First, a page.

Sciatica is pain resulting from irritation of the sciatic nerve. The pain of sciatica is typically felt from the low back to behind the thigh and radiating down below the knee. The sciatic nerve is the largest nerve in the body and begins from nerve roots in the lumbar spinal cord in the low back and extends through the buttock area to send nerve endings down the lower limb.
What causes frozen shoulder?
Most often, frozen shoulder occurs with no associated injury or discernible cause. There are patients who develop a frozen shoulder after a traumatic injury to the shoulder, but this is not the usual cause.
Frozen shoulder, or adhesive capsulitis, is a condition that causes restriction of motion in the shoulder joint. The cause of a frozen shoulder is not well understood, but it often occurs for no known reason. Frozen shoulder causes the capsule surrounding the shoulder joint to contract and form scar tissue.
Spondylosis is a common degenerative joint disease that is due to aging and time related wear and tear on the vertebrae (bones) of the neck and back. The deterioration of spondylosis also affects the cartilage, a slippery substance that helps bones to move easily, and the discs, which are pillow-like tissues between the vertebrae that cushion movement of the neck and back. Spondylosis can lead to abnormal growths (bone spurs) on the vertebrae, spinal osteoarthritis, chronic pain, and disability.
It is possible that a diagnosis of spondylosis can be missed or delayed because people generally have no symptoms in early stages of the condition. Symptoms of spondylosis can also be similar to symptoms of other diseases and conditions. For more information on misdiagnosis and other diseases and disorders that can mimic spondylosis, refer to misdiagnosis of spondylosis.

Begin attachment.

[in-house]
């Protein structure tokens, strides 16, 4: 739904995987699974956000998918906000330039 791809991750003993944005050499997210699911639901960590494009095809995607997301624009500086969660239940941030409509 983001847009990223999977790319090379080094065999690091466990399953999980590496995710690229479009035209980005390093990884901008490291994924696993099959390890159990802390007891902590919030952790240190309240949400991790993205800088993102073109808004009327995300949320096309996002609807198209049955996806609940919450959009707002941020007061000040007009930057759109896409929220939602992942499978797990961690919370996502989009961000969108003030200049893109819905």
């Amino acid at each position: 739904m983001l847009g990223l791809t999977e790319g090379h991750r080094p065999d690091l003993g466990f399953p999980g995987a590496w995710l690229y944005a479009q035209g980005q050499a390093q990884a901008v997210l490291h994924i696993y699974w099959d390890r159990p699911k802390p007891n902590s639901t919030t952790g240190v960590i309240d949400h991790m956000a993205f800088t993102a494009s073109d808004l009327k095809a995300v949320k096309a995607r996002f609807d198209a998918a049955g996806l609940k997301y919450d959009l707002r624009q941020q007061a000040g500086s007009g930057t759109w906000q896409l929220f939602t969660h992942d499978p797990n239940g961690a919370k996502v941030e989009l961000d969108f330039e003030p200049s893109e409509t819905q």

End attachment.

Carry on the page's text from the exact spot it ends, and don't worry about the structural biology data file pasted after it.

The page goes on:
Treatment for spondylosis varies depending on the severity of symptoms, the presence of complications, a person's age and medical history, and other factors.
Spondylosis cannot be cured, but treatment can help to reduce symptoms. Treatment can include a combination of medication, exercise, physical therapy, and surgery.
Rheumatoid arthritis (RA) is an autoimmune disease that causes chronic inflammation of the joints. Rheumatoid arthritis can also cause inflammation of the tissue around the joints, as well as in other organs in the body. Autoimmune diseases are illnesses that occur when the body's tissues are mistakenly attacked by their own immune system. The immune system contains a complex organization of cells and antibodies designed normally to "seek and destroy" invaders of the body, particularly infections. Patients with autoimmune diseases have antibodies in their blood that target their own body tissues, where they can be associated with inflammation.
Because it can affect multiple other organs of the body, rheumatoid arthritis is referred to as a systemic illness and is sometimes called rheumatoid disease.
While rheumatoid arthritis is a chronic illness, meaning it can last for years, patients may experience long periods without symptoms. However, rheumatoid arthritis is typically a progressive illness that has the potential to cause joint destruction and functional disability.
Osteoporosis is a condition characterized by a decrease in the density of bone, decreasing its strength and resulting in fragile bones. Osteoporosis literally leads to abnormally porous bone that is compressible, like a sponge. This disorder of the skeleton weakens the bone and results in frequent fractures (breaks) in the bones.
Normal bone is composed of protein, collagen, and calcium all of which give bone its strength. Bones that are affected by osteoporosis can break (fracture) with relatively minor injury that normally would not cause a bone to fracture. The fracture can be either in the form of cracking (as in a hip fracture) or collapsing (as in a compression fracture of the vertebrae of the spine). The spine, hips, ribs, and wrists are common areas of bone fractures from osteoporosis although osteoporosis-related fractures can occur in almost any skeletal bone.